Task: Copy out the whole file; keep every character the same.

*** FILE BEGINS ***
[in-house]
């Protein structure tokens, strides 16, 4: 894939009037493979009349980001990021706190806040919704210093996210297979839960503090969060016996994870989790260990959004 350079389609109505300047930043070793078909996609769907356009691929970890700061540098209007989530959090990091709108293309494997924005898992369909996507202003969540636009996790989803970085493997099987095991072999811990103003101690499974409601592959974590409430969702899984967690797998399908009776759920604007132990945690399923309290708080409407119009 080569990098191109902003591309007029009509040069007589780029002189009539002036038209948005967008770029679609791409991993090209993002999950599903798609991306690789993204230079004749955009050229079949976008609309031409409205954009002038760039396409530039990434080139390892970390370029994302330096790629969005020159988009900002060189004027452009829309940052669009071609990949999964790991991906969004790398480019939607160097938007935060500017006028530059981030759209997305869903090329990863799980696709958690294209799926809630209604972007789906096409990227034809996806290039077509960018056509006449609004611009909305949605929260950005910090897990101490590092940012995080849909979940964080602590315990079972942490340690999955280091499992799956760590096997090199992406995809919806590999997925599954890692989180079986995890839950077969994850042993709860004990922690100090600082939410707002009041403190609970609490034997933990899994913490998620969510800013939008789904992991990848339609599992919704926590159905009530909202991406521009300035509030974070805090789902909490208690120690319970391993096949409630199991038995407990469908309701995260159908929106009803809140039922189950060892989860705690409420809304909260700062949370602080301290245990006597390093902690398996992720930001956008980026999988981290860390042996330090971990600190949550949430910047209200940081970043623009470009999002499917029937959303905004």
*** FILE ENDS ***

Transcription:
[in-house]
């Protein structure tokens, strides 16, 4: 894939009037493979009349980001990021706190806040919704210093996210297979839960503090969060016996994870989790260990959004 350079389609109505300047930043070793078909996609769907356009691929970890700061540098209007989530959090990091709108293309494997924005898992369909996507202003969540636009996790989803970085493997099987095991072999811990103003101690499974409601592959974590409430969702899984967690797998399908009776759920604007132990945690399923309290708080409407119009 080569990098191109902003591309007029009509040069007589780029002189009539002036038209948005967008770029679609791409991993090209993002999950599903798609991306690789993204230079004749955009050229079949976008609309031409409205954009002038760039396409530039990434080139390892970390370029994302330096790629969005020159988009900002060189004027452009829309940052669009071609990949999964790991991906969004790398480019939607160097938007935060500017006028530059981030759209997305869903090329990863799980696709958690294209799926809630209604972007789906096409990227034809996806290039077509960018056509006449609004611009909305949605929260950005910090897990101490590092940012995080849909979940964080602590315990079972942490340690999955280091499992799956760590096997090199992406995809919806590999997925599954890692989180079986995890839950077969994850042993709860004990922690100090600082939410707002009041403190609970609490034997933990899994913490998620969510800013939008789904992991990848339609599992919704926590159905009530909202991406521009300035509030974070805090789902909490208690120690319970391993096949409630199991038995407990469908309701995260159908929106009803809140039922189950060892989860705690409420809304909260700062949370602080301290245990006597390093902690398996992720930001956008980026999988981290860390042996330090971990600190949550949430910047209200940081970043623009470009999002499917029937959303905004």